The full 25% lifetime Isa withdrawal penalty will be back in the new tax year, the government has confirmed.
Last year, the 25% lifetime Isa withdrawal penalty was reduced to 20% for withdrawals made from 6 March 2020, to help savers struggling as a result of the coronavirus crisis.
Despite calls to extend the lower penalty, the government plans to restore the 25% charge from 6 April 2021.
Here, Which? explains how lifetime Isas work, how much the penalty change will cost savers and looks at whether you should get one ahead of the new tax year.
The lifetime Isa is a tax-free account designed to help younger people buy their first home or save for retirement.
Adults aged between 18 and 39 can open a cash lifetime Isa, which will pay interest, or a stocks and shares lifetime Isa that could benefit from investment growth.
The government will pay a bonus worth 25% of what you pay in, up to £1,000 every tax year until you turn 50 years old.
Up to £4,000 a year is eligible for the 25% bonus (you can add more but it won't receive a government contribution).
The money saved in a lifetime Isa is meant to go towards the purchase of a first property or to help fund your retirement once you reach 60 years old.
If you withdraw money for any other reason, you will currently face a 20% penalty (or 25% from 6 April 2021) on the amount withdrawn.
The only exception to this is if you've been diagnosed with a terminal illness and have less than 12 months to live, in which case you can withdraw all of the funds (including the bonus) tax-free and penalty-free, regardless of age.
Below are two examples of what charges you will face under the 20% and 25% penalty.
The 20% penalty effectively meant you only lost out on the government bonus if you needed access to your savings for an unauthorised reason. The 25% penalty will mean you will lose the government bonus plus 6.25% of your original investment.
So you should think carefully about whether a lifetime Isa makes sense for your circumstances in the new tax year.
If you want to buy your first home within the next year, you won't benefit from a lifetime Isa, as funds can only be withdrawn after 12 months.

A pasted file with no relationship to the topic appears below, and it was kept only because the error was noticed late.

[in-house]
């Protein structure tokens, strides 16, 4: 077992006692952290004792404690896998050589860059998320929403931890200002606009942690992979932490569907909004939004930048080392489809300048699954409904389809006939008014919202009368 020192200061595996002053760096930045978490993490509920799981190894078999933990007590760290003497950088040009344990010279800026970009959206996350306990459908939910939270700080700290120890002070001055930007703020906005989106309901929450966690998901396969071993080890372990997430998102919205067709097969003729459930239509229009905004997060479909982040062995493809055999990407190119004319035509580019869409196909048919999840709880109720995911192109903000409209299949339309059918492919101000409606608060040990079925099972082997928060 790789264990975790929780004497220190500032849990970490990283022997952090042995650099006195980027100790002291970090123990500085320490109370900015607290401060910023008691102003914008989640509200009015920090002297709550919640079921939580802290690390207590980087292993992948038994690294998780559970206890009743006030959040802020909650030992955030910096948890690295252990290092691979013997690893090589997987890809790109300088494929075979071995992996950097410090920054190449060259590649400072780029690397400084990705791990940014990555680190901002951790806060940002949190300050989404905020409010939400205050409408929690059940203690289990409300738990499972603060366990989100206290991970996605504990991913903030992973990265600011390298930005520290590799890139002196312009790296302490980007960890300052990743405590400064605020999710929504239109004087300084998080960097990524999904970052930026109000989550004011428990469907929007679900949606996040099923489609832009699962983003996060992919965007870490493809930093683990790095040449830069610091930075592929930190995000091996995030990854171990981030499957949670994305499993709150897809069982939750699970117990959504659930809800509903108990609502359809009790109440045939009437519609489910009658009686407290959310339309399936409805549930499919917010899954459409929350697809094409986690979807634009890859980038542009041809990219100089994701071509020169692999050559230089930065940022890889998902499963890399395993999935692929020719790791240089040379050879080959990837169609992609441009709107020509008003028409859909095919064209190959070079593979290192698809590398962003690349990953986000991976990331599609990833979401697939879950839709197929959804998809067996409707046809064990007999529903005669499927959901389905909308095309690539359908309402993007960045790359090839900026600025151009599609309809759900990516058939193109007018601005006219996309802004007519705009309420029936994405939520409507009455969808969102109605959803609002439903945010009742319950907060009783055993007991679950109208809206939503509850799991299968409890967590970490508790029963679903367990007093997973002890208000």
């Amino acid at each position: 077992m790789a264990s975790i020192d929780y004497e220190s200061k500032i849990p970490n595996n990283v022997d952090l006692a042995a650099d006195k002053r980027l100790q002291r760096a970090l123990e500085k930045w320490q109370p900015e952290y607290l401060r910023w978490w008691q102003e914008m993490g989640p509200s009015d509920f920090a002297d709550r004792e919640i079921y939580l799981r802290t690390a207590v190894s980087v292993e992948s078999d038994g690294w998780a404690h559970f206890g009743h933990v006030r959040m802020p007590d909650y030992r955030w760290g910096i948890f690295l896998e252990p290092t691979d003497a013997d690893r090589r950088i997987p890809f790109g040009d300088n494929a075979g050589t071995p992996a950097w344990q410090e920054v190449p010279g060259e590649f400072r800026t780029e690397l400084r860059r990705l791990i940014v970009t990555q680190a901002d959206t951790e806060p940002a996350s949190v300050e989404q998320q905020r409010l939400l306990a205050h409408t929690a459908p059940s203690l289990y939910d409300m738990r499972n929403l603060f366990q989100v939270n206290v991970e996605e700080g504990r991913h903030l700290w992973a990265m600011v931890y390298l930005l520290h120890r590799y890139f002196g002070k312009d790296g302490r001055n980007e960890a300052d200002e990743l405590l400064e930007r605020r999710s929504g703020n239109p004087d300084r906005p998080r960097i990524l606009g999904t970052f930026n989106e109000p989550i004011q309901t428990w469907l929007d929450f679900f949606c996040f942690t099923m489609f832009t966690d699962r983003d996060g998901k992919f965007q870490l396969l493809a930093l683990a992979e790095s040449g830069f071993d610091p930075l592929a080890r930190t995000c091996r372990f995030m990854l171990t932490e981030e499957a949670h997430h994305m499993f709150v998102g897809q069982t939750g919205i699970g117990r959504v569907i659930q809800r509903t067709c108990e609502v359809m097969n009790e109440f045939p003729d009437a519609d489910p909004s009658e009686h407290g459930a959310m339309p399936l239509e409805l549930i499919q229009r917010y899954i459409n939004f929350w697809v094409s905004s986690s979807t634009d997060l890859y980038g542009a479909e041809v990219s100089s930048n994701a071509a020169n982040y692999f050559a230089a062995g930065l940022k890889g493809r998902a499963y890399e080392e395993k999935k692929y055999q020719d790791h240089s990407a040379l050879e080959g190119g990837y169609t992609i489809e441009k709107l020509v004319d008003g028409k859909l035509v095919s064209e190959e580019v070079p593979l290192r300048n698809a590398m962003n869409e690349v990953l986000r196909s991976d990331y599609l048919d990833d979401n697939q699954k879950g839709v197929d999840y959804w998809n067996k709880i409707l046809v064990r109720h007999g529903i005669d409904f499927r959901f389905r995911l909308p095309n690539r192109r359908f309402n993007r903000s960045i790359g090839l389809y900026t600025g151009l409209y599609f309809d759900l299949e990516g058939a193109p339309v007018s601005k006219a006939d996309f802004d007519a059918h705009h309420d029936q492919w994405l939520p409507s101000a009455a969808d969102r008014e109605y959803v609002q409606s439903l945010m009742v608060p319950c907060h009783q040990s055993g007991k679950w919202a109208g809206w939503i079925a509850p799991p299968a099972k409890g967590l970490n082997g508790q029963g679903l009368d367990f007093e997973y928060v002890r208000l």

Otherwise, a lifetime Isa may be worth considering.
You're also not limited by a monthly deposit cap - with the Help to Buy Isa you can only save £200 per month, but with the lifetime Isa you can add cash as a lump sum.
Lifetime Isa bonuses can be used towards more expensive properties. With the Help to Buy Isa, you can only buy a house worth up to £250,000 (or £450,000 in London), while the lifetime Isa allows you to buy a home worth up to £450,000 anywhere in the UK.
You can also choose to open a lifetime Isa alongside a Help to Buy Isa. However, you can only use the government bonus from one of these accounts to buy your first home. You can transfer money in your Help to Buy Isa to a lifetime Isa, but this will count against the lifetime Isa contribution limit for that year.
But you might want to save into both - and the government has stressed that the lifetime Isa isn't a replacement pension but rather an additional savings vehicle.
The lifetime Isa is likely to be the best option for you if:
A traditional pension is likely to be the best option for you if:
To open and continue to pay into a lifetime Isa you must be a resident in the UK, unless you're a Crown servant (for example, in the diplomatic service), their spouse or civil partner.
You should be able to apply online or call a provider's customer services line if you're stuck, for help over the phone.
There are currently 15 lifetime Isa providers on the market, offering either cash or stocks & shares investment options. These include the likes of Hargreaves Lansdown, Nutmeg and Moneybox.